Camp Lake (excerpt)

by Matthew Temple

In retrospect, we should have been a cult.

We would have killed ourselves in some standoff with the government, probably, or just all died from jealousy.  We were too young, though, so we were a church youth group instead.  If we had been our parents' age, we would have made the second Jonestown, we'd've been having mass babies and rewriting the Bible like David Koresh.

I think we were more religious than our parents were.  They were more sane.  They were more restrained.  I used to think---at the time---that they would be quite surprised if they found out what was going on on our weekend sleepovers, weekend retreats, week-long mission trips.  I was pretty sure at the time they wouldn't be happy about it.  With about a decade of reflection, I am now sure that if they had known what we were doing, or if they ever find out, they would be horrified.


My memories of Beth are magical, they're trumped up, they're nothing short of glorious.  In my mind, she was the best one of us.  Even Maddy was a runt compared to her.  Beth's attitude trumped us all.  Everything she did is a postcard, everything she said a line of movie dialogue.

I guess I romanticize the crash with Beth.  It really wasn't funny.  We still had drinks from Zen, I mean when we talked to the cops the spills on our clothes were from long islands.  Beth liked to drink the occasional long island ice tea on the boardwalk at a certain establishment.  We just threw the cups in the grass on the side of the road.  The cops didn't even ask.  It's fucked up when you're such a regular that when you ask for a to-go cup at a bar...they give you one.

No one was hurt.  Beth just dipped across the line, we hit this Jeep head on.  We hit them on the corner, though, we just barely hit them, so it wasn't that bad.  We slammed back into this Chrysler Sebring with these supersize office bitches in it.  They were really mad.  The Jeep ran off the road.  When we hit the Chrysler it slammed back into the car behind them.  Those office bitches were really mad.

Somebody could have died.  I know that.  It's not that I don't care, but it's just that it's the first car accident I was in, and it wasn't anything like I expected.  When everything stopped, and people were looking at Beth and me through the windshield, they were looking at us like we were dead, or they were trying to figure out if we were.  Everything did stop there for a minute.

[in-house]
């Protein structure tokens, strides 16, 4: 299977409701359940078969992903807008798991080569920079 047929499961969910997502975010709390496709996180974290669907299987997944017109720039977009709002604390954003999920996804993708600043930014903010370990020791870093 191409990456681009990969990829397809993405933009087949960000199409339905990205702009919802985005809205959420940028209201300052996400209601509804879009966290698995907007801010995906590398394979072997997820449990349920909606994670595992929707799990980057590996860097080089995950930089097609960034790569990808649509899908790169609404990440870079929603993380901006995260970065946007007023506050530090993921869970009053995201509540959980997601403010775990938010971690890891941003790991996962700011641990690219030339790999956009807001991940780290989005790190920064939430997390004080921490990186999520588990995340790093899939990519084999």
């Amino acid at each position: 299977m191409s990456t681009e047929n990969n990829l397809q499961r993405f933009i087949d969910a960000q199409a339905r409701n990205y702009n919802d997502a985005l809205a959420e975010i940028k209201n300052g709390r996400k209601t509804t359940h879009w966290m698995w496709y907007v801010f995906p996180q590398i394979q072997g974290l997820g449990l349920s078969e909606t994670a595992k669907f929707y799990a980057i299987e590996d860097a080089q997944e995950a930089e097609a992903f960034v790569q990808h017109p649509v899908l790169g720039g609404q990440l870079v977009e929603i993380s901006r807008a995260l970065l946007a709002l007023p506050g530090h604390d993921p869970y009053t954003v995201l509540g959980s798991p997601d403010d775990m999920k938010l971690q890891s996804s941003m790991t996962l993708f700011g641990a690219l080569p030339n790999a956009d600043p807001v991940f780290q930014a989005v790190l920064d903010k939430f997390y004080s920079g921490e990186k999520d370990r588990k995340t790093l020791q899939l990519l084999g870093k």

Nothing means anything.  That's the unfortunate truth.  Meaning happens later.  At the time, there is no meaning.

Beth was great.  Beth was like having a big sister for someone who didn't have a big sister, or a brother.  When she talked to me, she would talk about things that I'd never done.  It's nice having someone older; they go out and try things, and report back.  Then the mistakes they made, you don't have to.

I could say Maddy killed her sister.  I could say that.  But that wouldn't be exactly true.  And I could say that if Maddy and Beth had never met me that Beth never would have died.  And that might be true.  I could even say that Beth killed herself.  But that wouldn't be right of me to say.  It took three people to kill Beth.  It took me.  It took Maddy.  And it took Beth herself.  The three of us have this in common: each of us, by doing things differently, could have saved Beth's life.  That's a grim fraternity, but that's the one we have.

That wasn't our only fraternity.  Our first fraternity was as the children of two families that were friends.  Beth and Maddy's parents, and my parents, were friends.  We went on vacations together.  Beth and Maddy, and me and Suzette, played together as kids.  We went camping in the Poconos.  We rented a house in Sea Isle City, in New Jersey.  And we saw each other every Sunday at church.